A Guest Review by Cole
Review Summary: A beautifully written rags-to-riches story of the four guys who make up the band The Wayward Sons which had me laughing, crying, and falling in love right along with the characters.
Jake Brenner has too many wild oats to sow to fall in love—or so he claims. Besides, he’s much too busy with his band, the Wayward Sons, to go looking for romance. His reticence has nothing to do with his embarrassing crush on Chris, the band’s lead singer and Jake’s erstwhile best friend. But that was before enigmatic wanderer Parker McAvoy signed on as the band’s new lead guitarist.
He can only deny his attraction to sweet, dorky Parker for so long before the urge to do something about it becomes impossible to ignore. The trouble is, Parker knows all about Jake’s philandering ways—and oh, yeah, he’s not gay. Or so Jake thinks until a string of related events provides encouraging new insight. Can he convince Parker to overlook his colorful past and give him a chance? Or will this love song fade out before it even begins?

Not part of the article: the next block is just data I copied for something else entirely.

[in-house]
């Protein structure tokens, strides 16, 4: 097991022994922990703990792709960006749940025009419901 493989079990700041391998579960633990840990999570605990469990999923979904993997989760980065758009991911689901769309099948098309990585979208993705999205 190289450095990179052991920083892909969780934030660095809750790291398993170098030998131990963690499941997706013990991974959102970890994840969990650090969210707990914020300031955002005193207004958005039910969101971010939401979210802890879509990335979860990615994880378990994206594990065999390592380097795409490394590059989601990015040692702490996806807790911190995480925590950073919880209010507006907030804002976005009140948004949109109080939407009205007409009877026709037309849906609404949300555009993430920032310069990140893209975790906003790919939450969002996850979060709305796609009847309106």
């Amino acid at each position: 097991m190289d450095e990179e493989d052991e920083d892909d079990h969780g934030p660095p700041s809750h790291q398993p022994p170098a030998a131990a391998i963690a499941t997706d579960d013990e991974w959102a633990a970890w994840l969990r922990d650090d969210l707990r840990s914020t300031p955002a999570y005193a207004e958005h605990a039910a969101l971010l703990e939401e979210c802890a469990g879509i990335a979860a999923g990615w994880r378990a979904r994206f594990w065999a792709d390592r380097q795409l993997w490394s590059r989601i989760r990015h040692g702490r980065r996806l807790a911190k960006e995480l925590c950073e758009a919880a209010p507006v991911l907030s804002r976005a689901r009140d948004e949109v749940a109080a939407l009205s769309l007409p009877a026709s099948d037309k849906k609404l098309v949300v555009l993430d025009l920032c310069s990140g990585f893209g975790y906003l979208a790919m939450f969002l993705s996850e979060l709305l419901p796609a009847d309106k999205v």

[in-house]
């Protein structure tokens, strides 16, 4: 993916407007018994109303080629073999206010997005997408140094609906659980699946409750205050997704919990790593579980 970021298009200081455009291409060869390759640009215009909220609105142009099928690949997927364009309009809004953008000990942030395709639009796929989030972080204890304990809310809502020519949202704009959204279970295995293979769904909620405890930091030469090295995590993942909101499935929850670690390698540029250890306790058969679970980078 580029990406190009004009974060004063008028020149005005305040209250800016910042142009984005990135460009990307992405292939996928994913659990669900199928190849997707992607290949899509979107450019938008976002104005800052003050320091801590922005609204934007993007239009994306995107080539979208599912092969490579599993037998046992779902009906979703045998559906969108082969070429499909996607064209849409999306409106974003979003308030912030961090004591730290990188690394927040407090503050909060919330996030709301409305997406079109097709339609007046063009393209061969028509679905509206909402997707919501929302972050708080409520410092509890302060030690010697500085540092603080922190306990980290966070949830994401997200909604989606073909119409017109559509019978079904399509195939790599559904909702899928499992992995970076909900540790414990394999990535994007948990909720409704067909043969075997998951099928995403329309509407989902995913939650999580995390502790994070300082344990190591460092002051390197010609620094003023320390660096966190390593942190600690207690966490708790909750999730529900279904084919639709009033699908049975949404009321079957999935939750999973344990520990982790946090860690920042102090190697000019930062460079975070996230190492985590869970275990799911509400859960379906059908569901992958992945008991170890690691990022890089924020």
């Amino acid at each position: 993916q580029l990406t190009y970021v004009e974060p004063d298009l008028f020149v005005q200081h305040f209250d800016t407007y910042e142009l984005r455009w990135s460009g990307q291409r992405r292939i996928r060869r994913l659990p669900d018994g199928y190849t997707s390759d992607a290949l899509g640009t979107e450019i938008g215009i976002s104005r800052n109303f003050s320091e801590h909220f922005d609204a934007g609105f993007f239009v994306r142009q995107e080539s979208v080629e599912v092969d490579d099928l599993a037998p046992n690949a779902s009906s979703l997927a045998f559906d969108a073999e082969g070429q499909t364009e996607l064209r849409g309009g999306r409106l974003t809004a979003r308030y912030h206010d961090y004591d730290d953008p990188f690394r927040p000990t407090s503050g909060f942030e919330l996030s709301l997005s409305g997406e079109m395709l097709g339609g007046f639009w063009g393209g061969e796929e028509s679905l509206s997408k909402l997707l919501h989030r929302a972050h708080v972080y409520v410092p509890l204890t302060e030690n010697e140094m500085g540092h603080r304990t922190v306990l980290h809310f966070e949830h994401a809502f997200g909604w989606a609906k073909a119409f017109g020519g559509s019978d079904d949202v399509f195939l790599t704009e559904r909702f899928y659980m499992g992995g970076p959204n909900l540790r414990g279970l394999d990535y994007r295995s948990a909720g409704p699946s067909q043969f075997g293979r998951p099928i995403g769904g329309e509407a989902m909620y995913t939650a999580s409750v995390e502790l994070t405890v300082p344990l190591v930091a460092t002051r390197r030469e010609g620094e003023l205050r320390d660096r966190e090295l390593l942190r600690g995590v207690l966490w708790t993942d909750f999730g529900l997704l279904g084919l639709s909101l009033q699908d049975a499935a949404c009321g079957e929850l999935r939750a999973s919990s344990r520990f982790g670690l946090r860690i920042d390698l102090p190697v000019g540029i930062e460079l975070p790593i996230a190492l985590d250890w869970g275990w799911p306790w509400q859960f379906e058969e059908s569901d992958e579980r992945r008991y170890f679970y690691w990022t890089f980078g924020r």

Jake Brenner is a conflicted man, who like most 21 year old gay guys, is too busy with music, parties, and men to stop and self-reflect enough to see that he is conflicted. He has no time for love, but he isn’t sure if it is because no one has really come along yet, or if he’s still getting over that 3 year supercrush on his best friend Chris. He’s over that now, of course, after realizing that Chris would always be straight and that that kind of emotional turmoil could seriously mess up the good thing he has going — the band he started with Chris and their other best friend Jimmy — The Wayward Sons. Jimmy’s girlfriend Kylie is their lead guitarist and after a particularly well-played gig and a night of druken revelry, Jake and Jimmy stumble home to find Kylie and Chris in the middle of some serious cheating (on Jimmy) and rule-breaking (Band Rule #2: No sleeping with another bandmate). Kylie was moving anyway, though, so they are now a lead guitarist short. They set out to audition as many people as possible, but the potentials keep getting worse. Then one day, as Jake is drinking a beer on the stoop, a man carrying a guitar walks up to him and Jake asks him to play something for him. The man’s name is Parker and Jake knows immediately that Parker’s talent is going to make them famous. The way he plays music is like a dream and unlike anything Jake has ever heard. On top of that, Parker can play any instrument that they place in his hands — he’s a prodigy.